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October Term, 2007

February 20, 2008

Today the Supreme Court issued four decisions, described below, of interest to the business community.

Riegel v. Medtronic, Inc., No. 06-179 (previously discussed in the June 25, 2007 Docket Report). The Medical Device Amendments (MDA) to the Food, Drug, and Cosmetic Act (FDCA) provide that no State may "establish * * * any requirement" that "relates to the safety or effectiveness" of a medical device and "is different from, or in addition to, any requirement applicable under" the MDA. 21 U.S.C. 360k(a). The Supreme Court held today that 360k(a) preempts state-law tort claims challenging the design, manufacture, and labeling of a medical device that was granted pre-market approval by the Food and Drug Administration (FDA).

The decision in Riegel is a major victory for medical device manufacturers and for patients whose lives depend upon access to their devices. It is also a significant decision for participants in other federally regulated arenas. Particularly when read in conjunction with the Court's opinions in Rowe v. New Hampshire Motor Transport Association, No. 06-457, and Preston v. Ferrer, No. 06-1463 (both of which are discussed below), the Riegel decision signals that the Court is prepared to give full force and a broad reading to statutory preemption provisions.

Subject to certain exceptions, a medical device that is intended to be used "in supporting or sustaining human life" or "presents a potential unreasonable risk of illness or injury" may be marketed only after receiving pre-market approval by the FDA. As part of the pre-market approval process, the FDA scrutinizes (among other things) the device's design, the method by which it will be manufactured, and the label that it will carry. If the FDA grants pre-market approval for the device, the manufacturer is then, subject to certain limited exceptions, prohibited by federal law from changing the device's design, manufacturing process, and label.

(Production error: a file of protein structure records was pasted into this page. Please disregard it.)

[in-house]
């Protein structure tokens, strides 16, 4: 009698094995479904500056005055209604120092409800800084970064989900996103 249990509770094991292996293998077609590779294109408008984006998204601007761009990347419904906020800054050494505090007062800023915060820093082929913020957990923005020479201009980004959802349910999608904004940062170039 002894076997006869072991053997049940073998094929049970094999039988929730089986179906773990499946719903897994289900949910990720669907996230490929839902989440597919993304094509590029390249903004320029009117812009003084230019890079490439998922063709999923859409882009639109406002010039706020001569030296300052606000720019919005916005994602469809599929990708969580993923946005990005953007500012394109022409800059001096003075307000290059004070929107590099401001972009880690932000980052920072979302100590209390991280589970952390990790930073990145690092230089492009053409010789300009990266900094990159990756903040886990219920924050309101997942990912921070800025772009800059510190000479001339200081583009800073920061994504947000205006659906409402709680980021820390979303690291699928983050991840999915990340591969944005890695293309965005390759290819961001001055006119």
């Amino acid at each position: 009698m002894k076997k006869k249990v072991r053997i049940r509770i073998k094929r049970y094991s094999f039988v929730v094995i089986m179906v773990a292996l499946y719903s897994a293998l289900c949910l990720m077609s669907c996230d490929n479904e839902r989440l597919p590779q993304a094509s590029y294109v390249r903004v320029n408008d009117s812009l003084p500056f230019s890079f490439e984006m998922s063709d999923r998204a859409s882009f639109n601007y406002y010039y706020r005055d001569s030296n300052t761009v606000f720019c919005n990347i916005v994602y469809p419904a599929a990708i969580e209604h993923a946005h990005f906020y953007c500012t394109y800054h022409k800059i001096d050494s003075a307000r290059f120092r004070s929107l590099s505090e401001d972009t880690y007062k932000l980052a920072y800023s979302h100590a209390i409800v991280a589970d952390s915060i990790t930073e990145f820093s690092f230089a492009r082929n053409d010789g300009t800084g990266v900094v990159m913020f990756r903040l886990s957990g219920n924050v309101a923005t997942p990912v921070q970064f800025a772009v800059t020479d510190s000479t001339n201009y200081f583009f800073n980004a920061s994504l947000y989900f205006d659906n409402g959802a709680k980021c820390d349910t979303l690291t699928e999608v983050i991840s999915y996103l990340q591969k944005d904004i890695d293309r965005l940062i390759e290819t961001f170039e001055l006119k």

The plaintiff in Riegel alleged that he suffered injuries during an angioplasty when a balloon catheter that had received pre-market approval purportedly malfunctioned. Invoking both negligence and strict-liability theories, the plaintiff asserted various state-law tort claims alleging that the catheter was defectively designed, labeled, and manufactured. The defendant moved for summary judgment, arguing that the FDA's grant of pre-market approval established federal requirements that preempted any state requirements different from or in addition to the federal requirements, and that the imposition of state-law tort liability despite the receipt of pre-market approval would effectively establish state requirements different from or in addition to the federal requirements. In the decision below, the Second Circuit affirmed the grant of summary judgment, holding that the FDA's grant of pre-market approval establishes federal requirements that preempt state-law tort claims such as those brought by the plaintiff.